Jaap de Ruyter van Steveninck
What’s your name, nationality, current function, and department?
My name is Jaap, I’m Dutch and in September, I started as a PhD student at the departments of Biophysics and Artificial Intelligence (DCN and DCC).
What is the topic of your PhD project and what does your work look like in practice?
The aim of our project is to develop a visual prosthesis for blind people. By electrically stimulating the visual cortex using camera signals, a rudimentary form of visual perception will be recreated. The main challenge for me, during my PhD, will be to come up with – and experimentally validate – smart ways to pre-process the visual environment for optimized stimulation, generating meaningful representations of our complex visual environment.
In practice, this means that (like most PhD students) I am doing a lot of different stuff at the same time: training models, setting up behavioral experiments, and designing/coding a virtual reality simulation. This VR simulation can be used to experience the restored (rudimentary) vision of blind people after receiving our implant, which means that it is not very unusual for me to stumble around in the office, like a zombie with VR goggles. The good thing here, is that it also acts as a ‘gadget’ that can be used for any type of demonstrations. Which also means that I am even able to explain my research to my grandma, and can convey some tangible experience of what I am working on.
Who are you working with and what do these collaborations look like?
My supervisors are Richard van Wezel (Biophysics) and Marcel van Gerven (Artificial Intelligence). Since I am working at two departments, I have the opportunity to work with people of different backgrounds. It also means that there are more meetings, but also more social activities (i.e. having two Christmas dinners, etc. ).
What has your career path been so far and how did you come to your current position?
I always liked the natural sciences, and was intrigued by human biology. After I finished high school, I chose to do a bachelor in medicine, which was in hindsight not the best choice I had ever made, since I didn’t want to become a (medical) doctor. After finishing my bachelor and trying some other things (like some bachelor courses in physics), I decided to do cognitive neuroscience in Nijmegen. Now I am very happy where I am, and even have the opportunity to become a ‘doctor’ after all!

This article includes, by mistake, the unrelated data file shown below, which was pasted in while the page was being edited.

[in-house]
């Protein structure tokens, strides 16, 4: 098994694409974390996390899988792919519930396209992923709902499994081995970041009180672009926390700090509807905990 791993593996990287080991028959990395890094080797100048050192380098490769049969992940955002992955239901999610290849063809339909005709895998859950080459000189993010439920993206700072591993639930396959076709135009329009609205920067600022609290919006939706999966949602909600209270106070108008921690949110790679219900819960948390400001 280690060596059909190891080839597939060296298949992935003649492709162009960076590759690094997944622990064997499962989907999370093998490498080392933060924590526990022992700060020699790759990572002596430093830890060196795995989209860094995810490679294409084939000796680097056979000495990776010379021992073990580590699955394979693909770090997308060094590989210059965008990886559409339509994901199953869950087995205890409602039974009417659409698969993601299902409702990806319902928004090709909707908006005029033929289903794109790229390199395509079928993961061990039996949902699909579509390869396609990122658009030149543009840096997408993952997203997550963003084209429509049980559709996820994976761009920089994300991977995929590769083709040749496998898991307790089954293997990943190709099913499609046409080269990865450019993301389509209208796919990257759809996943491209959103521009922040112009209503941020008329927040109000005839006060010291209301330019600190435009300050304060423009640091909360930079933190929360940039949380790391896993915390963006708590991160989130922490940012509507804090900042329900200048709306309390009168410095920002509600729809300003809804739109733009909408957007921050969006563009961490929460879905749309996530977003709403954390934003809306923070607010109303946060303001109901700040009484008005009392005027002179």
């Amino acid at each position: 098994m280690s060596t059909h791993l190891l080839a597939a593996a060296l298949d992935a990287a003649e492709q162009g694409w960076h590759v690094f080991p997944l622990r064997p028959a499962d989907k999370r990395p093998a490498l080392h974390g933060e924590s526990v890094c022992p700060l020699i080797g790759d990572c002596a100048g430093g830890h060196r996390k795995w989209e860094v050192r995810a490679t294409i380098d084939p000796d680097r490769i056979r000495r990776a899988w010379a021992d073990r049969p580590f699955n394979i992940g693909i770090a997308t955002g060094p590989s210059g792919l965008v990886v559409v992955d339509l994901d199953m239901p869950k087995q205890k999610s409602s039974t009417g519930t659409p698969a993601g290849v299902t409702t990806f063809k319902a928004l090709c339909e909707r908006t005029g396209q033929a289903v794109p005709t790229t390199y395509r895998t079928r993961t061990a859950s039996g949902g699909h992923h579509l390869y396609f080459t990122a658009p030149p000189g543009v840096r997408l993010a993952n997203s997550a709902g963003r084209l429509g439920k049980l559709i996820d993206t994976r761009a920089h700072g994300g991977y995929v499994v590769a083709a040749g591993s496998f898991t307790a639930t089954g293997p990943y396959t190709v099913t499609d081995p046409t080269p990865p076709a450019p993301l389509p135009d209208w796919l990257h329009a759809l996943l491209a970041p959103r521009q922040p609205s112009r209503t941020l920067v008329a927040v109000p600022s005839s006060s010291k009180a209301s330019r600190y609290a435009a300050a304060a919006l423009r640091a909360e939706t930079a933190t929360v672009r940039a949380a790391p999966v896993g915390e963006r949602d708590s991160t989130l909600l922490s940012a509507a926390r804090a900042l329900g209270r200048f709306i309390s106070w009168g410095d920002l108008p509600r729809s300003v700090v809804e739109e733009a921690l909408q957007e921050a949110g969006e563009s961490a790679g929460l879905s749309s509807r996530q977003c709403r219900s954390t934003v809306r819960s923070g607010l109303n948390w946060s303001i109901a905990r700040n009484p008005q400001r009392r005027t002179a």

What is an important life lesson you have learned in the past?
That the steam meals from Albert Heijn are different from the meal salads, and that you have to put them in the microwave first (when you don’t like to eat raw meat). I learned that the hard way, in my first week as a student.
What did you want to be when you were younger?
An inventor / an airplane pilot.
Who inspires you the most and why?
Andy Lewis (climber) because he is the most fearless creature on this planet! Although I am not sure if ‘inspiring’ is the right word, but you have to watch his videos to see what I mean…
What does your perfect weekend look like?
Sailing /windsurfing at sea with gale force winds! (Followed, of course, by a decent pizza with Netflix evening)
What is your favorite book and why?
‘The solitude of prime numbers’, by Paolo Giordani. Or: ‘A short history of nearly everything’, by Bill Bryson (which is hilarious, but also a must-read for scientists)